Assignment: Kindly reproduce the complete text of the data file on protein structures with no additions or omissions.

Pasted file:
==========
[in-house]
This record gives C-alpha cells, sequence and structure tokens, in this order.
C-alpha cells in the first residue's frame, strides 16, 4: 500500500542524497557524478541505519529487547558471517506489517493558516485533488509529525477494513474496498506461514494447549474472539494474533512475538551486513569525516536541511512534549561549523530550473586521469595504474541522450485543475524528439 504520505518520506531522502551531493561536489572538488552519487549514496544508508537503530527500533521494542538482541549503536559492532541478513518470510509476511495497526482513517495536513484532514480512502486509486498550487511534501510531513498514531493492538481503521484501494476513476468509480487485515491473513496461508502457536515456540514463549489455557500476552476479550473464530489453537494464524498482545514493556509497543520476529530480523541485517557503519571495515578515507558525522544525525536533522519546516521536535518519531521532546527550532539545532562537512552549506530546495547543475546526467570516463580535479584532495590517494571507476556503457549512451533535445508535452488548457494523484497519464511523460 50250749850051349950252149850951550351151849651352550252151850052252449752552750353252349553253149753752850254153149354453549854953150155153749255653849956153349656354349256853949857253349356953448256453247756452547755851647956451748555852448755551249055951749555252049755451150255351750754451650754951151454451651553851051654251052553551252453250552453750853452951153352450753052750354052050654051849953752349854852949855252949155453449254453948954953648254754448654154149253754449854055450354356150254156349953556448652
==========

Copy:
[in-house]
This record gives C-alpha cells, sequence and structure tokens, in this order.
C-alpha cells in the first residue's frame, strides 16, 4: 500500500542524497557524478541505519529487547558471517506489517493558516485533488509529525477494513474496498506461514494447549474472539494474533512475538551486513569525516536541511512534549561549523530550473586521469595504474541522450485543475524528439 504520505518520506531522502551531493561536489572538488552519487549514496544508508537503530527500533521494542538482541549503536559492532541478513518470510509476511495497526482513517495536513484532514480512502486509486498550487511534501510531513498514531493492538481503521484501494476513476468509480487485515491473513496461508502457536515456540514463549489455557500476552476479550473464530489453537494464524498482545514493556509497543520476529530480523541485517557503519571495515578515507558525522544525525536533522519546516521536535518519531521532546527550532539545532562537512552549506530546495547543475546526467570516463580535479584532495590517494571507476556503457549512451533535445508535452488548457494523484497519464511523460 50250749850051349950252149850951550351151849651352550252151850052252449752552750353252349553253149753752850254153149354453549854953150155153749255653849956153349656354349256853949857253349356953448256453247756452547755851647956451748555852448755551249055951749555252049755451150255351750754451650754951151454451651553851051654251052553551252453250552453750853452951153352450753052750354052050654051849953752349854852949855252949155453449254453948954953648254754448654154149253754449854055450354356150254156349953556448652